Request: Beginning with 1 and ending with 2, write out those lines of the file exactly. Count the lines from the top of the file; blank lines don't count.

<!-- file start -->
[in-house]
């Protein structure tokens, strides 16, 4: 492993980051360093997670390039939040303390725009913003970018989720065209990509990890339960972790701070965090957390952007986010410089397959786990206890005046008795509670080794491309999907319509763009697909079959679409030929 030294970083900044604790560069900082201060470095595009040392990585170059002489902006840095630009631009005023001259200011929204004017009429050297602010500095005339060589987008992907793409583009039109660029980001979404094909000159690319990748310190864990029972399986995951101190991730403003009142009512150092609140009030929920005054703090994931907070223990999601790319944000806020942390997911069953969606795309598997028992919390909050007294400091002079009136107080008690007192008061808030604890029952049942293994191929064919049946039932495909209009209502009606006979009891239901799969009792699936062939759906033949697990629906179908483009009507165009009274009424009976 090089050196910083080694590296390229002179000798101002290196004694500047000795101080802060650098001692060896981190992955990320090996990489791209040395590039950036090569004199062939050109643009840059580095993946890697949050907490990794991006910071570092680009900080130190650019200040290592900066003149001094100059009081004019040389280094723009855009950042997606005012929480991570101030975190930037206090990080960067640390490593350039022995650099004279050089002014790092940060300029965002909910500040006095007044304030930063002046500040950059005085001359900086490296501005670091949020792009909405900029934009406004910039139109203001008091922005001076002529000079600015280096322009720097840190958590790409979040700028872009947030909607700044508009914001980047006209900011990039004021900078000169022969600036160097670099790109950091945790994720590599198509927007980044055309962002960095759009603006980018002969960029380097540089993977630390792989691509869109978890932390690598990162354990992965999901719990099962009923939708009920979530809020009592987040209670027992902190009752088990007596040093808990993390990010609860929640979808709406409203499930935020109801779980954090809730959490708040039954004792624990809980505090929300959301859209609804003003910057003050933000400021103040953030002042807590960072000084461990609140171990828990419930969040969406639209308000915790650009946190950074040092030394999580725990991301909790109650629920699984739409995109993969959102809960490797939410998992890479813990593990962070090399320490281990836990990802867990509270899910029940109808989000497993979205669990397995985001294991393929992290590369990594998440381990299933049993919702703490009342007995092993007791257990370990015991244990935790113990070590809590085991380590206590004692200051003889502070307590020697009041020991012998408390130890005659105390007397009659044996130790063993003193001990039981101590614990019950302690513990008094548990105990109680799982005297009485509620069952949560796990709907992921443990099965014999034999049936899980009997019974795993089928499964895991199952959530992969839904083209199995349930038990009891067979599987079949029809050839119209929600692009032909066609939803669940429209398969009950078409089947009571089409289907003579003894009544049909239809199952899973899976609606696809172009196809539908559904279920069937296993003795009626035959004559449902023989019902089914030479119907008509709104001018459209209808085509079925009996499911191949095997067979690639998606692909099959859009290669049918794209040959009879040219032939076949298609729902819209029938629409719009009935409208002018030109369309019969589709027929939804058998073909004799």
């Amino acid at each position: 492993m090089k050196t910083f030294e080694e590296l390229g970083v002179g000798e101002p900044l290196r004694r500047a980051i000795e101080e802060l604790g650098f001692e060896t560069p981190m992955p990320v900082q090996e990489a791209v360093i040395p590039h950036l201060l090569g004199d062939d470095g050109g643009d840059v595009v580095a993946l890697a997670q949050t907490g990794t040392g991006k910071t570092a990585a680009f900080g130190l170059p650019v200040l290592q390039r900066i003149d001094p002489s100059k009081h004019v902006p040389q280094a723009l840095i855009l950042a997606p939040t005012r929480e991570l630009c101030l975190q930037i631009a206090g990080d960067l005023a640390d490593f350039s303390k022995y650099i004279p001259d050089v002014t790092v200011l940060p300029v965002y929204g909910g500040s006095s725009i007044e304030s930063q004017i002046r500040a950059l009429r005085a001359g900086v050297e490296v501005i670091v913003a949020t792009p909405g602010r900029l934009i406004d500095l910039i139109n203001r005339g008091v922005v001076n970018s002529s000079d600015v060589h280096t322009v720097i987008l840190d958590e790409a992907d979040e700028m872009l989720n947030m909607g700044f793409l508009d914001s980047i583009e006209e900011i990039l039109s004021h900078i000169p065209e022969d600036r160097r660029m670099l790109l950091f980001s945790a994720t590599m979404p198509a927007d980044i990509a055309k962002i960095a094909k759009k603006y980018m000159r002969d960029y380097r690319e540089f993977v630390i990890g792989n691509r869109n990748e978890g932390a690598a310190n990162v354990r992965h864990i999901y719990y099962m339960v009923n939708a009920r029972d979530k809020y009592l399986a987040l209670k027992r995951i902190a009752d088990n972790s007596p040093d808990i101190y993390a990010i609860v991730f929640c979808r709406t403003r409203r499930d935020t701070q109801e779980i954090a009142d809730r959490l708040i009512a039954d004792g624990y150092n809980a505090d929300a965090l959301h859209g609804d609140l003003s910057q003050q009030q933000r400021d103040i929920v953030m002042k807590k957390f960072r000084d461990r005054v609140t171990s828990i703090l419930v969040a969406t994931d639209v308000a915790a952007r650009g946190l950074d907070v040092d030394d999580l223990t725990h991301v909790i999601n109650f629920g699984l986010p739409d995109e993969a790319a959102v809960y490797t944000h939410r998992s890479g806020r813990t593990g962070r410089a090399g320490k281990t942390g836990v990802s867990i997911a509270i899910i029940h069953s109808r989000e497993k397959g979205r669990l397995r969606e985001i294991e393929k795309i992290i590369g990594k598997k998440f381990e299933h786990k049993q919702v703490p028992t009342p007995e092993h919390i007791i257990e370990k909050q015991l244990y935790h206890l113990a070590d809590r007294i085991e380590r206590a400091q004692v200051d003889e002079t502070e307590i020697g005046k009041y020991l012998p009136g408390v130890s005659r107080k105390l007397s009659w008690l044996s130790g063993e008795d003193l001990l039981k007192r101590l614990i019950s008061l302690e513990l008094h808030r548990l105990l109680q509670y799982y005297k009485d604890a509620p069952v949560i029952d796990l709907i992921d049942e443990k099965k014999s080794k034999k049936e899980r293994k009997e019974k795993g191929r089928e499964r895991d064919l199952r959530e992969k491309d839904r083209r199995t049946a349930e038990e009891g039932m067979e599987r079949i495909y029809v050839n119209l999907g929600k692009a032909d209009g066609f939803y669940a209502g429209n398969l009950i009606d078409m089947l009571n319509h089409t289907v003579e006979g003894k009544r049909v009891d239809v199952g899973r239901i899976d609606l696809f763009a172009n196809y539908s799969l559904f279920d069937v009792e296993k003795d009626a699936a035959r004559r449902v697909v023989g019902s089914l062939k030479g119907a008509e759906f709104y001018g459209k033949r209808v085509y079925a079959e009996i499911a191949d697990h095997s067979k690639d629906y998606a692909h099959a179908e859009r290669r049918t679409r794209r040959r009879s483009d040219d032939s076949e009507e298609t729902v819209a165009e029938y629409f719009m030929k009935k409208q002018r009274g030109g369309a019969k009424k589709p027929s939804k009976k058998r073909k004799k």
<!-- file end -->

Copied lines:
[in-house]
């Protein structure tokens, strides 16, 4: 492993980051360093997670390039939040303390725009913003970018989720065209990509990890339960972790701070965090957390952007986010410089397959786990206890005046008795509670080794491309999907319509763009697909079959679409030929 030294970083900044604790560069900082201060470095595009040392990585170059002489902006840095630009631009005023001259200011929204004017009429050297602010500095005339060589987008992907793409583009039109660029980001979404094909000159690319990748310190864990029972399986995951101190991730403003009142009512150092609140009030929920005054703090994931907070223990999601790319944000806020942390997911069953969606795309598997028992919390909050007294400091002079009136107080008690007192008061808030604890029952049942293994191929064919049946039932495909209009209502009606006979009891239901799969009792699936062939759906033949697990629906179908483009009507165009009274009424009976 090089050196910083080694590296390229002179000798101002290196004694500047000795101080802060650098001692060896981190992955990320090996990489791209040395590039950036090569004199062939050109643009840059580095993946890697949050907490990794991006910071570092680009900080130190650019200040290592900066003149001094100059009081004019040389280094723009855009950042997606005012929480991570101030975190930037206090990080960067640390490593350039022995650099004279050089002014790092940060300029965002909910500040006095007044304030930063002046500040950059005085001359900086490296501005670091949020792009909405900029934009406004910039139109203001008091922005001076002529000079600015280096322009720097840190958590790409979040700028872009947030909607700044508009914001980047006209900011990039004021900078000169022969600036160097670099790109950091945790994720590599198509927007980044055309962002960095759009603006980018002969960029380097540089993977630390792989691509869109978890932390690598990162354990992965999901719990099962009923939708009920979530809020009592987040209670027992902190009752088990007596040093808990993390990010609860929640979808709406409203499930935020109801779980954090809730959490708040039954004792624990809980505090929300959301859209609804003003910057003050933000400021103040953030002042807590960072000084461990609140171990828990419930969040969406639209308000915790650009946190950074040092030394999580725990991301909790109650629920699984739409995109993969959102809960490797939410998992890479813990593990962070090399320490281990836990990802867990509270899910029940109808989000497993979205669990397995985001294991393929992290590369990594998440381990299933049993919702703490009342007995092993007791257990370990015991244990935790113990070590809590085991380590206590004692200051003889502070307590020697009041020991012998408390130890005659105390007397009659044996130790063993003193001990039981101590614990019950302690513990008094548990105990109680799982005297009485509620069952949560796990709907992921443990099965014999034999049936899980009997019974795993089928499964895991199952959530992969839904083209199995349930038990009891067979599987079949029809050839119209929600692009032909066609939803669940429209398969009950078409089947009571089409289907003579003894009544049909239809199952899973899976609606696809172009196809539908559904279920069937296993003795009626035959004559449902023989019902089914030479119907008509709104001018459209209808085509079925009996499911191949095997067979690639998606692909099959859009290669049918794209040959009879040219032939076949298609729902819209029938629409719009009935409208002018030109369309019969589709027929939804058998073909004799």